Doug McArthur: Thunder Into Heaven
John Roberts: Sea Fever
Carly Simon: Into White
Linda Thompson: Versatile Heart
LisaBeth Weber & Maggie Marshall: The Firetower Sessions


Rich's favorite Midnight Special CDs of 2006:

First, an explanatory note:
I refrain from calling these "The Best of 2006" because the following list is but one man's biased opinion. I have culled these from the many good recordings that crossed my CD player this year. I'm sure I forgot to include a few notable recordings. All told, I estimate The Midnight Special received at least 600 new recordings, and I listened to about 400 new recordings, of which about 250 made it into the WFMT library, and about 100 received airplay. I do not include reissues and most compilations among these favorites. As the cut-off date is November 15, some of the newest recordings will not be considered until next year.

Once again, this year failed to overwhelm me with great new releases, so there are just 11 recordings on the list. There was no lack of good music, but only these grabbed me. While I thought about these choices long and hard for several weeks, if not most of the year, had I made the list a day earlier or a day later it might have been slightly different.

If a good friend visited from out-of-town with only an hour or two to spare, and asked me to play my favorites from 2006, I would play the following in no particular order. Actually, I have purchased quantities of several of them to give to friends for the holidays.

By way of explanation, I have annotated the CDs on the list, arrange alphabetically.

ANTJE DUVEKOT: Big Dream Boulevard (Black Wolf)

Young, quirky, poetic and powerful, Antje Duvekot sings her mind. Her political/social observations are clever and piercing and her song about aging incredibly poignant.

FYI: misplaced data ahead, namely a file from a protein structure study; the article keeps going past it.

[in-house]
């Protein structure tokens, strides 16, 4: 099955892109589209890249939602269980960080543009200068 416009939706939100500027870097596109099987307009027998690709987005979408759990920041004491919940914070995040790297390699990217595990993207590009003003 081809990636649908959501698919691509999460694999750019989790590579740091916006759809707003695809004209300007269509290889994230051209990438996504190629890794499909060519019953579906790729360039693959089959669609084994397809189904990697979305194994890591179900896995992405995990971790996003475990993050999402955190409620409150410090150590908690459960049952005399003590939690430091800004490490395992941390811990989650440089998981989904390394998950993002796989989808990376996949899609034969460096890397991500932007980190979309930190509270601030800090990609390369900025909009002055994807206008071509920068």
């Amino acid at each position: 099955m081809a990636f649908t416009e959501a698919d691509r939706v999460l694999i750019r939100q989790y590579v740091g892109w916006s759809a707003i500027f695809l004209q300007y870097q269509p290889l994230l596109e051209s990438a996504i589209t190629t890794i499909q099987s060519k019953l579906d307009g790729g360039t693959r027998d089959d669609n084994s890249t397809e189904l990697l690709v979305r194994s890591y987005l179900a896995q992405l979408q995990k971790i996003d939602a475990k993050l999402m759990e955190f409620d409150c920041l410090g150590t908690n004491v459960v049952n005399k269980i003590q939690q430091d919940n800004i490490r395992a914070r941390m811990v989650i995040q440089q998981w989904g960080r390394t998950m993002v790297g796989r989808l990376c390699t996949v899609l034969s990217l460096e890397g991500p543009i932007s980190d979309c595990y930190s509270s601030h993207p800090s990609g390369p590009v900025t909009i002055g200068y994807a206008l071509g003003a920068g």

GREG GREENWAY: Weightless (Face SOH004)

He's found his stride and everything comes together on this CD. Great songs, forcefully, or where appropriate, tenderly, delivered. Crystal clear sound with sparse, but superb acoustic production.


DIANA JONES: My Remembrance of You (Newsong SR0503)

Mesmerizing in style with melodies that wrap themselves around and through you. Her love songs are unbearably beautiful, but she has much more to offer than love songs.


JOHN McCUTCHEON: Mightier Than the Sword (Appalsongs 2005)

The prolific McCutcheon based this CD of widely varied songs on writers, poets and artists he's known. The lyrics were either collaboration, penned by another writer, or inspired by a writer or poet. McCutcheon gives each the perfect melody and delivery in his ever-pleasing style and fine musicianship.


LOREENA McKENNITT: An Ancient Muse (QuinlanRoad/Verve B00079200-2)

McKennitt returns after almost a decade absence from performing. She breaks no new ground with this recording, but that's all right. Her voice swoops and swirls in her mystical settings and poetic lyrics inspired by her travels and her heart. It's a beguiling coming together of a multitude of styles, folk, ethnic, jazz, new age and classical.


CLAUDIA SCHMIDT: Spinning (Pragmavision 43157 37775)

A true original, she continues her iconoclastic musical dance subtly infusing the folk singer-songwriter idiom with a hint of jazz, and using her seasoned, agile voice to take you along. She knows of what she sings and that becomes amply evident when she applies her talent to a traditional song.